Saturday, June 15, 2024

Review: “Downton Abbey” Premieres in NY Like a Rock Concert with Fans Cheering Giddy, Happy Movie Reunion


We haven’t had a night in New York like the premiere of “Downton Abbey” in some time. Glamorous and star packed the event at Lincoln Center’s Alice Tully Hall followed by a party at the Plaza Hotel felt like the old days when we weren’t barking at each other and getting ulcers in the middle of the night from trade wars and children in cages.

Seeing “Downton Abbey” on the big screen with everyone back and looking swell, John Lunn’s symphonic theme music swirling around around our hearts and Julian Fellowes’ crisp, tight screenplay telling stories within stories…it was like seeing old friends from before the apocalypse. I think the Brits dealing with Brexit feel the same way. The movie is a smashing success in Britain.

Now that it’s a motion picture, “Downton Abbey” can afford big cameras, wide shots, panoramics that show the grandeur of the real Highclere Castle and its surroundings. Some might say that the movie is a TV episode on steroids, but it’s more than that. Director Michael Engler and Fellowes have shaped a movie going experience that’s such a delicious fantasy trip into the past, you’re a little groggy when it’s over.

You may already know that it’s not too long after the series ended, we’re still in 1927. The royal family– King George V and Queen Mary (parents of the stuttering King George VI of “King’s Speech” fame and rotten David, er, Edward who married Wallis Simpson) visit Yorkshire and stay at Downton for one night during a weekend of fanfares. The idea came to Fellowes from the royal couple visiting the area in 1912. “We just decided they visited again,” he told me last night.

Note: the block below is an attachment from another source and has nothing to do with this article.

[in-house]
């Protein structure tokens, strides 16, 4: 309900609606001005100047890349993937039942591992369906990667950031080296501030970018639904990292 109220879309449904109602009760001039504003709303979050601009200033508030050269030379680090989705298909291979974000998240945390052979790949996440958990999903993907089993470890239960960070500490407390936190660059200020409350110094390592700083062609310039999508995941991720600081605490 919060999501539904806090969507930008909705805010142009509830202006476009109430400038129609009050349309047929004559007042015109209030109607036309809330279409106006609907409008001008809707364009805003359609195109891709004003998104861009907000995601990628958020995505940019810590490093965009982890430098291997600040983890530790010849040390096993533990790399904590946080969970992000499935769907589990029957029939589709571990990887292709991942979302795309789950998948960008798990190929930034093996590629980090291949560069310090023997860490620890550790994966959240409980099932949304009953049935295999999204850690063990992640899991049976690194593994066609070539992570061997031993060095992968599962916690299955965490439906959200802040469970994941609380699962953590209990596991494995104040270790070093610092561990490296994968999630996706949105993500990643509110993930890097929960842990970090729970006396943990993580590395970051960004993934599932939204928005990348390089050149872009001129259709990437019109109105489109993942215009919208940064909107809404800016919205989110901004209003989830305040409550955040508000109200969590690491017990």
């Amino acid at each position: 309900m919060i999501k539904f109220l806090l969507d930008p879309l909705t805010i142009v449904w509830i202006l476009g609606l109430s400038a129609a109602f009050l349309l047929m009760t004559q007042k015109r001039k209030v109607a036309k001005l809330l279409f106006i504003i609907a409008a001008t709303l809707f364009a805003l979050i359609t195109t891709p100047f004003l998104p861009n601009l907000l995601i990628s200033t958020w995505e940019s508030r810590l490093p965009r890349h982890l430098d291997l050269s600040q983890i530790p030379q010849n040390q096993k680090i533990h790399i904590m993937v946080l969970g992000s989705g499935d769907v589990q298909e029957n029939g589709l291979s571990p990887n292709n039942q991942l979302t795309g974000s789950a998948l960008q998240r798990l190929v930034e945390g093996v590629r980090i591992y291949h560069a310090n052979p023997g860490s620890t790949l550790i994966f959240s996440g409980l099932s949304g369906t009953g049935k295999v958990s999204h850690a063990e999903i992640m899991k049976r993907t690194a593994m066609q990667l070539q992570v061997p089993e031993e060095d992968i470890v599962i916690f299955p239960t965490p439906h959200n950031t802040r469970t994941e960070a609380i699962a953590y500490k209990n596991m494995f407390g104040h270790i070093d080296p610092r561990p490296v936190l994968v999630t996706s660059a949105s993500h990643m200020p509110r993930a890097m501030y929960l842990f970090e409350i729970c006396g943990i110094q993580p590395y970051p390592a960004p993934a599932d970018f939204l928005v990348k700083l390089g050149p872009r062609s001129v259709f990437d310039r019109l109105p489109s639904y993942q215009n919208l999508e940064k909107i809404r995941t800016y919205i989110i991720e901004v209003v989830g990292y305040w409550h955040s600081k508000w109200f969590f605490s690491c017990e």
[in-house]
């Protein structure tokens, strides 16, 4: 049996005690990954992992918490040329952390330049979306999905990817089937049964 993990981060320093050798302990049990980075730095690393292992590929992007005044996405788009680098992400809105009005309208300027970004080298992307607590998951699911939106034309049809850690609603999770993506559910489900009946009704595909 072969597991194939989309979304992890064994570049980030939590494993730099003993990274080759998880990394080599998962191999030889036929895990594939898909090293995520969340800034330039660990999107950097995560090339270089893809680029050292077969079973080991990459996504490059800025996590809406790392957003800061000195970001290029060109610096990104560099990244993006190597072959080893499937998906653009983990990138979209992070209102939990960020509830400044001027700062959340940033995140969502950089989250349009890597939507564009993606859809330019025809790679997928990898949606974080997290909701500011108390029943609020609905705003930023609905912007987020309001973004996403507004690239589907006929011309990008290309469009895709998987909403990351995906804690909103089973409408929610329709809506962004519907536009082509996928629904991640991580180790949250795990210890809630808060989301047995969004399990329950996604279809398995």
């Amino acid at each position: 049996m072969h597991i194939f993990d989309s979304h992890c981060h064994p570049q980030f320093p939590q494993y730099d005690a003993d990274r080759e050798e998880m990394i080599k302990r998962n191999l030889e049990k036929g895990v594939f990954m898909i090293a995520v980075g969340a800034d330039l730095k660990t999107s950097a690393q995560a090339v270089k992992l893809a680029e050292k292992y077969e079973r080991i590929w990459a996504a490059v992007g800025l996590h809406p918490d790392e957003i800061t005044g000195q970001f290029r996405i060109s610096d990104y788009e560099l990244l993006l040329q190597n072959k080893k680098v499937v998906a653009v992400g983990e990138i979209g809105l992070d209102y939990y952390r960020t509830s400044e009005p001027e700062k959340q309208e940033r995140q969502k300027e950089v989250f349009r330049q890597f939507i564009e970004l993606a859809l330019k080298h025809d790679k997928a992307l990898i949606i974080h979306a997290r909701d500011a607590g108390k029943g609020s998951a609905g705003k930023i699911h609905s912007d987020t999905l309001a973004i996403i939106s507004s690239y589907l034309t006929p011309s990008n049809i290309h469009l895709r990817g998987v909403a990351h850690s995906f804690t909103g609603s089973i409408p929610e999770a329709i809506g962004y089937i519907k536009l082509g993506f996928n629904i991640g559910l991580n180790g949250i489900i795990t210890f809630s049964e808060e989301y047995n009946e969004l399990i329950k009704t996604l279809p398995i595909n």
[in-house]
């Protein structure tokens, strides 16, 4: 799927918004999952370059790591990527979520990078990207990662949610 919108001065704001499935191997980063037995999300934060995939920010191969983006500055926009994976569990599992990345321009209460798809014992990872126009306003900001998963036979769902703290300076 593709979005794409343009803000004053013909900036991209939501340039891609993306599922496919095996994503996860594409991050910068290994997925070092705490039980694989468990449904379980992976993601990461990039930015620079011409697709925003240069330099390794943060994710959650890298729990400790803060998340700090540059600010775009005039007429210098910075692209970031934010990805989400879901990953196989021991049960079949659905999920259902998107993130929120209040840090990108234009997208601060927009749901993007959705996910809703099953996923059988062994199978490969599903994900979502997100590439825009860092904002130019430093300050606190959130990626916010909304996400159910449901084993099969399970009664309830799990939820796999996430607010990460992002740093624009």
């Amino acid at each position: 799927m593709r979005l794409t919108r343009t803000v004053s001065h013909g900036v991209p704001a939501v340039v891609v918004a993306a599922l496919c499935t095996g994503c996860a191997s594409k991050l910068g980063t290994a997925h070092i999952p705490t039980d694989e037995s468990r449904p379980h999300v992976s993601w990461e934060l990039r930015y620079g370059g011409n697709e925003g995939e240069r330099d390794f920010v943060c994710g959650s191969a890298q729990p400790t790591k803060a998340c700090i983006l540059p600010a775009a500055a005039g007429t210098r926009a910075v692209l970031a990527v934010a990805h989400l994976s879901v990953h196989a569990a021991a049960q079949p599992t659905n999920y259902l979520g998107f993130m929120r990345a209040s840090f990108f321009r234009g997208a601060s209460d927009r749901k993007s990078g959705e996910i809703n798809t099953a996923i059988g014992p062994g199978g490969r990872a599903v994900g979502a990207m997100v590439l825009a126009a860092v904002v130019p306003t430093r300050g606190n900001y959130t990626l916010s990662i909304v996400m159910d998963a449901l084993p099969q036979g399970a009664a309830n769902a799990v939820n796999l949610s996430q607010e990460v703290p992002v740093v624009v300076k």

With the King and Queen comes the royal staff, determined to supplant the Downton staff and order them around. That, of course, won’t do, so Mr. Carson, Mrs. Hughes, and Mrs. Patmore take matters into their own hands. This gives Fellowes a big canvas to work on. At the same time, son-in-law Tom Branson, the rebel Irishman, must deal with his loyalties. And the Crawleys can expect among their visitors a distant cousin (Imelda Staunton) whose fortune they expect to inherit.

Well, that’s the set up, and it works like crazy. Thee are many spoilers, I won’t give them away except to say no one dies and there are plenty of opportunities for one or two sequels. Nearly everyone involved expects them. Too many questions are left lingering. And everyone will want to see Alan Leech’s Branson get his pot of gold.

Engler keeps everything moving at a brisk pace, there is no slacking off although there are plenty of “moments.” One, between Mary (Michelle Dockery) and Violet, the Dowager Countess (Maggie Smith) really resonates. Smith. who doesn’t care one way or another, deserves an Oscar nomination for Best Supporting Actress. Her ripostes with Penelope Wilton (Mrs. Crawley) are like a daring game of table tennis. Each one scores quite a few points, although Smith manages to get and deliver the best lines.

All of the below the line production stuff is top top notch. You won’t find a Starbucks coffee cup on this set.

No, it’s not edgy and not even as sly as an individual episode because the “Downton Abbey” movie must fit in a lot of people and hit some expected notes. It’s a fan’s film, that’s for sure, of the highest order. Could I see it again? Why not? If only to see Mr. Moseley (Kevin Doyle) steal the show from everyone, including the Dowager Countess.  That’s worth 10 bucks right there.


Roger Friedman
Roger Friedman
Roger Friedman began his Showbiz411 column in April 2009 after 10 years with Fox News, where he created the Fox411 column. His movie reviews are carried by Rotten Tomatoes, and he is a member of both the movie and TV branches of the Critics Choice Awards. His articles have appeared in dozens of publications over the years including New York Magazine, where he wrote the Intelligencer column in the mid 90s and covered the OJ Simpson trial, and Fox News (when it wasn't so crazy) where he covered Michael Jackson. He is also the writer and co-producer of "Only the Strong Survive," a selection of the Cannes, Sundance, and Telluride Film festivals, directed by DA Pennebaker and Chris Hegedus.

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